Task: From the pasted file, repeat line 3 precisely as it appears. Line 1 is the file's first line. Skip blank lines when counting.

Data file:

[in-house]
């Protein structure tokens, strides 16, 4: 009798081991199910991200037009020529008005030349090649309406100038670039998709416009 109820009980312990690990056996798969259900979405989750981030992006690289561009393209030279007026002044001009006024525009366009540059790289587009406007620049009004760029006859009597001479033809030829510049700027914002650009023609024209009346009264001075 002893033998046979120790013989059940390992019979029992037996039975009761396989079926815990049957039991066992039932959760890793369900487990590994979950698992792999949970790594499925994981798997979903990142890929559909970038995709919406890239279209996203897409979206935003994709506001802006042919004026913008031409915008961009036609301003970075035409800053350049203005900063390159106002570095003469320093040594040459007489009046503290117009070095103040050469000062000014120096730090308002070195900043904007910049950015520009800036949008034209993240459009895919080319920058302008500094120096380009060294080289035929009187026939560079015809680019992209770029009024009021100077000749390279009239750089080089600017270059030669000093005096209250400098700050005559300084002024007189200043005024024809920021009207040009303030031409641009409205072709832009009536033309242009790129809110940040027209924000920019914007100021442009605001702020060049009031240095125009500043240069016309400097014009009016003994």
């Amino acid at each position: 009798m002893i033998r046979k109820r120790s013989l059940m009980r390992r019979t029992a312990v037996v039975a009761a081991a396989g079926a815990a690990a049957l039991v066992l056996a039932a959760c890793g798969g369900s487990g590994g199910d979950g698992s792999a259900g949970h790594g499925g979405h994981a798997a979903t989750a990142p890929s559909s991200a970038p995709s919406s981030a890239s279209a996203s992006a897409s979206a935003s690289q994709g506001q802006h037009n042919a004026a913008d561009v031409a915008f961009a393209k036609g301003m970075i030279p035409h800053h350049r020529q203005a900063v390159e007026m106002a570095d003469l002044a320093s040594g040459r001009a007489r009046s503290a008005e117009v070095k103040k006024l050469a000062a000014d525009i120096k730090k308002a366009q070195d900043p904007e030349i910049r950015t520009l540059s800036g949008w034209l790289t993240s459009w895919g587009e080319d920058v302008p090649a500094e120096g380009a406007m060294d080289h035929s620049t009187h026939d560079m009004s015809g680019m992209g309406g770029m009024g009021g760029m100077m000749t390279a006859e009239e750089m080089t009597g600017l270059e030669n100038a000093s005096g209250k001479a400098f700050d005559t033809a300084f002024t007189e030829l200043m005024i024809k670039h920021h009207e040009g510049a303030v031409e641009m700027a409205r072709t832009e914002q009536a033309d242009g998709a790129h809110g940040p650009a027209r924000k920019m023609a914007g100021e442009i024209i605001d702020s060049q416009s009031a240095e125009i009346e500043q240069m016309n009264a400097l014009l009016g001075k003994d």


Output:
């Amino acid at each position: 009798m002893i033998r046979k109820r120790s013989l059940m009980r390992r019979t029992a312990v037996v039975a009761a081991a396989g079926a815990a690990a049957l039991v066992l056996a039932a959760c890793g798969g369900s487990g590994g199910d979950g698992s792999a259900g949970h790594g499925g979405h994981a798997a979903t989750a990142p890929s559909s991200a970038p995709s919406s981030a890239s279209a996203s992006a897409s979206a935003s690289q994709g506001q802006h037009n042919a004026a913008d561009v031409a915008f961009a393209k036609g301003m970075i030279p035409h800053h350049r020529q203005a900063v390159e007026m106002a570095d003469l002044a320093s040594g040459r001009a007489r009046s503290a008005e117009v070095k103040k006024l050469a000062a000014d525009i120096k730090k308002a366009q070195d900043p904007e030349i910049r950015t520009l540059s800036g949008w034209l790289t993240s459009w895919g587009e080319d920058v302008p090649a500094e120096g380009a406007m060294d080289h035929s620049t009187h026939d560079m009004s015809g680019m992209g309406g770029m009024g009021g760029m100077m000749t390279a006859e009239e750089m080089t009597g600017l270059e030669n100038a000093s005096g209250k001479a400098f700050d005559t033809a300084f002024t007189e030829l200043m005024i024809k670039h920021h009207e040009g510049a303030v031409e641009m700027a409205r072709t832009e914002q009536a033309d242009g998709a790129h809110g940040p650009a027209r924000k920019m023609a914007g100021e442009i024209i605001d702020s060049q416009s009031a240095e125009i009346e500043q240069m016309n009264a400097l014009l009016g001075k003994d």